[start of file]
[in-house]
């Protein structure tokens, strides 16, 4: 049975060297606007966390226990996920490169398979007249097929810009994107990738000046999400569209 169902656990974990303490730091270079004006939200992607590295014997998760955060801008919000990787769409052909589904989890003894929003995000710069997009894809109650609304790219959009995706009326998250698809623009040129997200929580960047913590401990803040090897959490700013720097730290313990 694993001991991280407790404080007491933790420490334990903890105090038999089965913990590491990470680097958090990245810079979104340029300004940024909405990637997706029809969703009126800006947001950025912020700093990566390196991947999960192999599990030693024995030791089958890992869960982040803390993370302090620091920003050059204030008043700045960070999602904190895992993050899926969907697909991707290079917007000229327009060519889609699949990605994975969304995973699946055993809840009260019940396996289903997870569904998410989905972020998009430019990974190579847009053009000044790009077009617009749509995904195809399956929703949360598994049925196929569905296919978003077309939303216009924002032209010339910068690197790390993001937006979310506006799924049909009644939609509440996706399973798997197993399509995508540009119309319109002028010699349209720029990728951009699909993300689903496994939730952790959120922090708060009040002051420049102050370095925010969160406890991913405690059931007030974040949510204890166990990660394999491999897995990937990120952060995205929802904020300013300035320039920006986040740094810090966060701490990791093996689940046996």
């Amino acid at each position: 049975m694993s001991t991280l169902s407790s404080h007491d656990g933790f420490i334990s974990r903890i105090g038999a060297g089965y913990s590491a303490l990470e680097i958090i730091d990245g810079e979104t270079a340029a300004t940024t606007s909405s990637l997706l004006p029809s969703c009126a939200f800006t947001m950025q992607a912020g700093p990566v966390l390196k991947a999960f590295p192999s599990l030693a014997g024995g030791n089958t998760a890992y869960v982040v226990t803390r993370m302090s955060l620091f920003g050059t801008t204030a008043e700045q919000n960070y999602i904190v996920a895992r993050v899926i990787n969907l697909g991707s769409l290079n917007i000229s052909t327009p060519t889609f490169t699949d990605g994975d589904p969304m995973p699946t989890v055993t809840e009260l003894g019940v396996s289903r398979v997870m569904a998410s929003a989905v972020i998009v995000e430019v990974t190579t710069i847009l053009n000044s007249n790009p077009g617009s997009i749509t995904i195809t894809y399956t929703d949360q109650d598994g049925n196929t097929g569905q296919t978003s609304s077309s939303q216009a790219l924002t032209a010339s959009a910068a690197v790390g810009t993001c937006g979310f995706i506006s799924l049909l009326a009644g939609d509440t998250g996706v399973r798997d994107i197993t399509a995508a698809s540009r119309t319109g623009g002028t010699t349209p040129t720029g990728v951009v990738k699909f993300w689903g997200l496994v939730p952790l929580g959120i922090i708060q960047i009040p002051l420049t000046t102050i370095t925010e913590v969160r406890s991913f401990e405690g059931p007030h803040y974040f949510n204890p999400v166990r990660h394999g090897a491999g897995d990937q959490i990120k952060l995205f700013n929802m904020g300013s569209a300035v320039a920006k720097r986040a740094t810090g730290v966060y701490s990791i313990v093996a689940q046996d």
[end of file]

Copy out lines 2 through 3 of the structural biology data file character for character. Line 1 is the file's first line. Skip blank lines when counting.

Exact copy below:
């Protein structure tokens, strides 16, 4: 049975060297606007966390226990996920490169398979007249097929810009994107990738000046999400569209 169902656990974990303490730091270079004006939200992607590295014997998760955060801008919000990787769409052909589904989890003894929003995000710069997009894809109650609304790219959009995706009326998250698809623009040129997200929580960047913590401990803040090897959490700013720097730290313990 694993001991991280407790404080007491933790420490334990903890105090038999089965913990590491990470680097958090990245810079979104340029300004940024909405990637997706029809969703009126800006947001950025912020700093990566390196991947999960192999599990030693024995030791089958890992869960982040803390993370302090620091920003050059204030008043700045960070999602904190895992993050899926969907697909991707290079917007000229327009060519889609699949990605994975969304995973699946055993809840009260019940396996289903997870569904998410989905972020998009430019990974190579847009053009000044790009077009617009749509995904195809399956929703949360598994049925196929569905296919978003077309939303216009924002032209010339910068690197790390993001937006979310506006799924049909009644939609509440996706399973798997197993399509995508540009119309319109002028010699349209720029990728951009699909993300689903496994939730952790959120922090708060009040002051420049102050370095925010969160406890991913405690059931007030974040949510204890166990990660394999491999897995990937990120952060995205929802904020300013300035320039920006986040740094810090966060701490990791093996689940046996």
């Amino acid at each position: 049975m694993s001991t991280l169902s407790s404080h007491d656990g933790f420490i334990s974990r903890i105090g038999a060297g089965y913990s590491a303490l990470e680097i958090i730091d990245g810079e979104t270079a340029a300004t940024t606007s909405s990637l997706l004006p029809s969703c009126a939200f800006t947001m950025q992607a912020g700093p990566v966390l390196k991947a999960f590295p192999s599990l030693a014997g024995g030791n089958t998760a890992y869960v982040v226990t803390r993370m302090s955060l620091f920003g050059t801008t204030a008043e700045q919000n960070y999602i904190v996920a895992r993050v899926i990787n969907l697909g991707s769409l290079n917007i000229s052909t327009p060519t889609f490169t699949d990605g994975d589904p969304m995973p699946t989890v055993t809840e009260l003894g019940v396996s289903r398979v997870m569904a998410s929003a989905v972020i998009v995000e430019v990974t190579t710069i847009l053009n000044s007249n790009p077009g617009s997009i749509t995904i195809t894809y399956t929703d949360q109650d598994g049925n196929t097929g569905q296919t978003s609304s077309s939303q216009a790219l924002t032209a010339s959009a910068a690197v790390g810009t993001c937006g979310f995706i506006s799924l049909l009326a009644g939609d509440t998250g996706v399973r798997d994107i197993t399509a995508a698809s540009r119309t319109g623009g002028t010699t349209p040129t720029g990728v951009v990738k699909f993300w689903g997200l496994v939730p952790l929580g959120i922090i708060q960047i009040p002051l420049t000046t102050i370095t925010e913590v969160r406890s991913f401990e405690g059931p007030h803040y974040f949510n204890p999400v166990r990660h394999g090897a491999g897995d990937q959490i990120k952060l995205f700013n929802m904020g300013s569209a300035v320039a920006k720097r986040a740094t810090g730290v966060y701490s990791i313990v093996a689940q046996d």